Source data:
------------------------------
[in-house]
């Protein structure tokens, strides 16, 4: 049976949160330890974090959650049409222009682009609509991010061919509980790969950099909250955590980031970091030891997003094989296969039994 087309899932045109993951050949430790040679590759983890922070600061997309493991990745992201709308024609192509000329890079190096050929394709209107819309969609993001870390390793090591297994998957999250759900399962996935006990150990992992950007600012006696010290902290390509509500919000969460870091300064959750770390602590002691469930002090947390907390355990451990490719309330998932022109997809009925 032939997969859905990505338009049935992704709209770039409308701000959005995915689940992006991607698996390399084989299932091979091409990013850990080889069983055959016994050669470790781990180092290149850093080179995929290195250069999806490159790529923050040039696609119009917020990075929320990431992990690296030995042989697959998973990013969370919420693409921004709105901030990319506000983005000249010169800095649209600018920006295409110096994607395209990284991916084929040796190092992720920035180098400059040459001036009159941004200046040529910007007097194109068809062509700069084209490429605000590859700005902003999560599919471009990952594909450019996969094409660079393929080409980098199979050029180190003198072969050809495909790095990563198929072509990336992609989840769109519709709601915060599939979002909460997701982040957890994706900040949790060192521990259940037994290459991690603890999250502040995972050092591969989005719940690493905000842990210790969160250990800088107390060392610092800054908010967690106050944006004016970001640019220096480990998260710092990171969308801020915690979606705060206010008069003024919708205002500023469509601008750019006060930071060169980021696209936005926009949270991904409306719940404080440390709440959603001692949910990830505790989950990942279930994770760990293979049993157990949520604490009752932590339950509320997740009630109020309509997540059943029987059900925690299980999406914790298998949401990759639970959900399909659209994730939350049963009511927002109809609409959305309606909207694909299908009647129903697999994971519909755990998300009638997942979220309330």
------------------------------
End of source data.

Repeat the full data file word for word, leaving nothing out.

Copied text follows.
[in-house]
């Protein structure tokens, strides 16, 4: 049976949160330890974090959650049409222009682009609509991010061919509980790969950099909250955590980031970091030891997003094989296969039994 087309899932045109993951050949430790040679590759983890922070600061997309493991990745992201709308024609192509000329890079190096050929394709209107819309969609993001870390390793090591297994998957999250759900399962996935006990150990992992950007600012006696010290902290390509509500919000969460870091300064959750770390602590002691469930002090947390907390355990451990490719309330998932022109997809009925 032939997969859905990505338009049935992704709209770039409308701000959005995915689940992006991607698996390399084989299932091979091409990013850990080889069983055959016994050669470790781990180092290149850093080179995929290195250069999806490159790529923050040039696609119009917020990075929320990431992990690296030995042989697959998973990013969370919420693409921004709105901030990319506000983005000249010169800095649209600018920006295409110096994607395209990284991916084929040796190092992720920035180098400059040459001036009159941004200046040529910007007097194109068809062509700069084209490429605000590859700005902003999560599919471009990952594909450019996969094409660079393929080409980098199979050029180190003198072969050809495909790095990563198929072509990336992609989840769109519709709601915060599939979002909460997701982040957890994706900040949790060192521990259940037994290459991690603890999250502040995972050092591969989005719940690493905000842990210790969160250990800088107390060392610092800054908010967690106050944006004016970001640019220096480990998260710092990171969308801020915690979606705060206010008069003024919708205002500023469509601008750019006060930071060169980021696209936005926009949270991904409306719940404080440390709440959603001692949910990830505790989950990942279930994770760990293979049993157990949520604490009752932590339950509320997740009630109020309509997540059943029987059900925690299980999406914790298998949401990759639970959900399909659209994730939350049963009511927002109809609409959305309606909207694909299908009647129903697999994971519909755990998300009638997942979220309330």